Health Care Public Health

'Til the Cows Come Home

A line of people waiting to be served by the clinical team

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On mission trips, as the week goes on, the work gets harder and harder to do. You start the week energized and by the time Wednesday comes, you hit a wall. Our Wednesday was pretty good. Today, we reached our limit — physically, mentally and emotionally.

We set up the clinic at another school, and some classes were still being held as we set up triage in a large open area in a courtyard. A line of people formed almost immediately, and we were off to seeing patients by 8:30 am. Just over an hour later, we had more than 100 patients triaged and waiting to be seen by a physician.

Some of the patients were from the military and dressed in full military uniform and carrying huge weapons. In the different political jurisdictions, the military walk the streets and protect the community members. We had many of them stop by to see our physicians.

Our military guests provided support as the crowd in triage began losing their tempers – a little fighting/shoving and line cutting was happening, and they put a stop to that before things got out of hand. Some of the moms were afraid we were shutting down for the day, so they sent their kids up to the front of the line with other families so they would be seen.

There were so many children that physicians on our team who normally don't see pediatric patients were treating children. Pretty much everyone on the team held a baby at some point. We also discovered something new – there were many people who had blue thumbs. Someone explained to us that their thumbprint is their signature, since they can't read or write.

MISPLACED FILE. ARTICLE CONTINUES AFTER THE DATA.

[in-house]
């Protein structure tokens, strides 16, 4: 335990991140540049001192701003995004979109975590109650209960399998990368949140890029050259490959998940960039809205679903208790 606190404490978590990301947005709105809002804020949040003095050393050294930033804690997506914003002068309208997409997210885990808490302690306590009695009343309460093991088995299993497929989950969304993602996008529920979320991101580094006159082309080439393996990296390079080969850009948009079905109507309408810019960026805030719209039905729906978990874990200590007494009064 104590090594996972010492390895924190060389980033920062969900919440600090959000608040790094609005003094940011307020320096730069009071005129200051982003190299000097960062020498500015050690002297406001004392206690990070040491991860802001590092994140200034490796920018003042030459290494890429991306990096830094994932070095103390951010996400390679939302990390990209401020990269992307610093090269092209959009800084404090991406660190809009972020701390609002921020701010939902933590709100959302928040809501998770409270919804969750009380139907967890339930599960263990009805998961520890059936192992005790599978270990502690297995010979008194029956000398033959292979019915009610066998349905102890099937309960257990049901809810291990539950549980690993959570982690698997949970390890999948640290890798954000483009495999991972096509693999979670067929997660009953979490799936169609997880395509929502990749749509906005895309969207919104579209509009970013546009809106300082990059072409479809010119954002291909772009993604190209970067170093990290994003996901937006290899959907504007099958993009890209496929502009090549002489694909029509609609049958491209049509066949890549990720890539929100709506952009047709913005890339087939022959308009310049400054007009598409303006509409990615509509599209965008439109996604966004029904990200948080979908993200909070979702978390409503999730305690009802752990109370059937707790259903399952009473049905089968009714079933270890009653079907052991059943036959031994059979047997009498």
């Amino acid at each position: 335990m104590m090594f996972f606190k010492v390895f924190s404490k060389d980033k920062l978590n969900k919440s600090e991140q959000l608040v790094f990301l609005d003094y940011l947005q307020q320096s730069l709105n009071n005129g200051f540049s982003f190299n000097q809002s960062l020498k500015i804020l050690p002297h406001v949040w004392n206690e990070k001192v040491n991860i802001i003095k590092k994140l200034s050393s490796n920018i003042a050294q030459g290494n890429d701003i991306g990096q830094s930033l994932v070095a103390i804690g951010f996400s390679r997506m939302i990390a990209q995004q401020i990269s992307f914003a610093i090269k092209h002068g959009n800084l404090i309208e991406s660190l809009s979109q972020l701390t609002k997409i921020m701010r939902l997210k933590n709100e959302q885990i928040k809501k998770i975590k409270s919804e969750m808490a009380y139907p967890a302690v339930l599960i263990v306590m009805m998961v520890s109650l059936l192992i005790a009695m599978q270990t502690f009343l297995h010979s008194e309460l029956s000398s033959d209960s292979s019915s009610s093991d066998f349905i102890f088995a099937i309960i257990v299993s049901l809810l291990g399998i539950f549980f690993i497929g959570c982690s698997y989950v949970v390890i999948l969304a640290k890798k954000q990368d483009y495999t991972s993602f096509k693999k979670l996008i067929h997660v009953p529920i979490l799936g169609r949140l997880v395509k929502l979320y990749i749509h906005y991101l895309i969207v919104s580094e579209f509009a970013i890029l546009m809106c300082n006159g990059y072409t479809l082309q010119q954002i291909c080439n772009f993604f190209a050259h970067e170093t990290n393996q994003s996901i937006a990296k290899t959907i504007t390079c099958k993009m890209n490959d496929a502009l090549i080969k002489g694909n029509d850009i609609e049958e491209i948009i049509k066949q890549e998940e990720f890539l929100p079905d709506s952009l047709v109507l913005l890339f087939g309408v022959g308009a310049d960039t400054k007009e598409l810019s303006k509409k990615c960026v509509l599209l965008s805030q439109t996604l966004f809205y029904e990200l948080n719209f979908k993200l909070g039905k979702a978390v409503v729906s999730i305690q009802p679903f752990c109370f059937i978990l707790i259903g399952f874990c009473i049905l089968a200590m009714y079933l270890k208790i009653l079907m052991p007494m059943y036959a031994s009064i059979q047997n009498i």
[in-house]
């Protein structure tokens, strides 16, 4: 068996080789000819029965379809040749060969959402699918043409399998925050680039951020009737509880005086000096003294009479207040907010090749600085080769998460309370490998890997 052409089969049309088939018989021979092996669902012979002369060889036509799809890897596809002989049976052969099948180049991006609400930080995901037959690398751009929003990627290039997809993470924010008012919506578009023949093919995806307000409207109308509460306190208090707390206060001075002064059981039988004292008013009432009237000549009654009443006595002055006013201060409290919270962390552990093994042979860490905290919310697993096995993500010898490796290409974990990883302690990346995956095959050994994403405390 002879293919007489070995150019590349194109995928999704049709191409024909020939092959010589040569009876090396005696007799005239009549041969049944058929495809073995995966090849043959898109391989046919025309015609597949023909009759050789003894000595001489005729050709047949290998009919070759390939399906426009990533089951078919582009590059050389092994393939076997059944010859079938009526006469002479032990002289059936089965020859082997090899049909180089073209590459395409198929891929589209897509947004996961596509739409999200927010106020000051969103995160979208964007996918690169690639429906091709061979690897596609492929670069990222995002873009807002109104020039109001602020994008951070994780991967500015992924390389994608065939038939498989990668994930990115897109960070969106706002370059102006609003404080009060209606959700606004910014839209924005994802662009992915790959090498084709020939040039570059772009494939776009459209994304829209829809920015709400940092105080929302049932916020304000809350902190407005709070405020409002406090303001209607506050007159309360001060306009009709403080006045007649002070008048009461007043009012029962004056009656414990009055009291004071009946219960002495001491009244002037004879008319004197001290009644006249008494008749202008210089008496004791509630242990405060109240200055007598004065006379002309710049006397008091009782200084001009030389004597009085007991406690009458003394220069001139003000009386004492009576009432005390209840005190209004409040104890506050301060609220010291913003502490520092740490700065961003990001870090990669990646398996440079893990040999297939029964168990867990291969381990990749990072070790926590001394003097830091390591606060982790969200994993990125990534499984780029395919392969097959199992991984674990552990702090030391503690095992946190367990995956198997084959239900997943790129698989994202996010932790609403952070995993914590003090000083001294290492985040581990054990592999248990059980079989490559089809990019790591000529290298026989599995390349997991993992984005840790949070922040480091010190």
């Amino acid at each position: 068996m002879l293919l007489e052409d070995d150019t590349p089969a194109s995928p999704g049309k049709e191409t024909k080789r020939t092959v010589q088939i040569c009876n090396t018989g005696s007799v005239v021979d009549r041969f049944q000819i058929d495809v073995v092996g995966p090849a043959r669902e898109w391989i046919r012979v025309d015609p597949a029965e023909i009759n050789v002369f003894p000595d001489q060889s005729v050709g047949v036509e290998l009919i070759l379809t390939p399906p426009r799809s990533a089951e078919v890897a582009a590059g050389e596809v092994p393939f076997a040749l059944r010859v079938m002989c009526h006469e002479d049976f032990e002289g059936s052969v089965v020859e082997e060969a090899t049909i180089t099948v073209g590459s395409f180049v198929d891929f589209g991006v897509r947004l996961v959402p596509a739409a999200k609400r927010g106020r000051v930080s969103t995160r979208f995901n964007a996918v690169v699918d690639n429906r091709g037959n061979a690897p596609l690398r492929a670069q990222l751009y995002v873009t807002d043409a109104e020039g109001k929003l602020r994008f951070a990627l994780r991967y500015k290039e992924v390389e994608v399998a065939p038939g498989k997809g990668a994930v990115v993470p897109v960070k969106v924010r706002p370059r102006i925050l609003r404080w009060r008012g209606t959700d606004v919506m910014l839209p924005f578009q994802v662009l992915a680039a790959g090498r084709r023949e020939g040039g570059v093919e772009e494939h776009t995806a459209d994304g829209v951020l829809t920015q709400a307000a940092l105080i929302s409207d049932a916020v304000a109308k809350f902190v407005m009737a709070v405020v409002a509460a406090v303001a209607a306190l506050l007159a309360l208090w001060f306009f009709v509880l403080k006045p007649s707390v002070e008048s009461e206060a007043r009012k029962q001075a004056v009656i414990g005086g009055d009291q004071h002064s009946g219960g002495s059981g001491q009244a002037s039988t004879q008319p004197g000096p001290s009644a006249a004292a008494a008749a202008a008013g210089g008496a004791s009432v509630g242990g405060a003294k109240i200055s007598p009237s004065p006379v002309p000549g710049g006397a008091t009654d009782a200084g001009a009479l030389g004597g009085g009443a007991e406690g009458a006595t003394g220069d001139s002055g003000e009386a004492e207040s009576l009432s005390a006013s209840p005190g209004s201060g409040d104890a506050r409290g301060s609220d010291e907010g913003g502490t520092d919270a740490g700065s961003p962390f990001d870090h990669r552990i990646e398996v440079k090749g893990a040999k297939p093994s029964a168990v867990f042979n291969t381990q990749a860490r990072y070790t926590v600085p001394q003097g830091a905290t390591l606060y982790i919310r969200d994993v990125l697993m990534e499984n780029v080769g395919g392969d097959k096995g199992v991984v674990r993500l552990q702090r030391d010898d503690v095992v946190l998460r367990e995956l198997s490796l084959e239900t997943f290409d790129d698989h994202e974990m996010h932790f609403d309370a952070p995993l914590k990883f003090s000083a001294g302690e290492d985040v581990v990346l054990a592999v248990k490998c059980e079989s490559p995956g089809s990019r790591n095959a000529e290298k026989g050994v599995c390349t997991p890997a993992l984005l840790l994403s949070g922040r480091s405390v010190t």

Some of our patients needed counseling and we used Lita Simanis, a social worker, as a support to these patients, with Ismael Gama translating. One boy, age 15, explained he has no appetite and doesn't sleep, and feels anxious since a traumatic event three years ago. He was in a boat with his brother when the boat was hit by another boat. He fell into the water and his brother dove in to help him, only to be hit by the boat's motor. His brother survived, but the boy kept playing the event over and over in his mind.

"He was having classic PTSD symptoms," Simanis said. "When he was distracted — at school or at home — he was fine, but when he tried to sleep, he couldn't stop thinking about it. We talked to him about speaking kindly to himself — that he needed to walk through the experience to cope with it. I told him to write it all down, to talk to his brother if he could, and gave him some anxiety management tools. He seemed very intrigued and hopeful. He listened very carefully."

Our OB team, Dr. Papa DelaCruz, Laura Lopez and Karen Moore, were assisted by the local Ministry of Health clinic, who gave visitors flu shots. The team did pap smears and even took care of some men today for various conditions.

The principal of the school came to the clinic. He was helping all day and by the time he was seen by Dr. Gary Lipinski, his shirt was drenched with sweat. We checked his glucose and he said he has diabetes, but with the way he was sweating, we knew something was wrong. He looked seriously ill. Lipinski got him a Kind bar and some fruit and got a glucose tablet from the pharmacy. Soon his color returned to normal. He said he was so busy taking care of things at the school that he forgot to eat lunch!

As we were leaving, we bought ice cream from a street vendor and had to move out of the way as a herd of seven cows came down the street. We saw 448 patients today and dispensed more than 1,000 prescriptions. It was time to get on the bus and head home.

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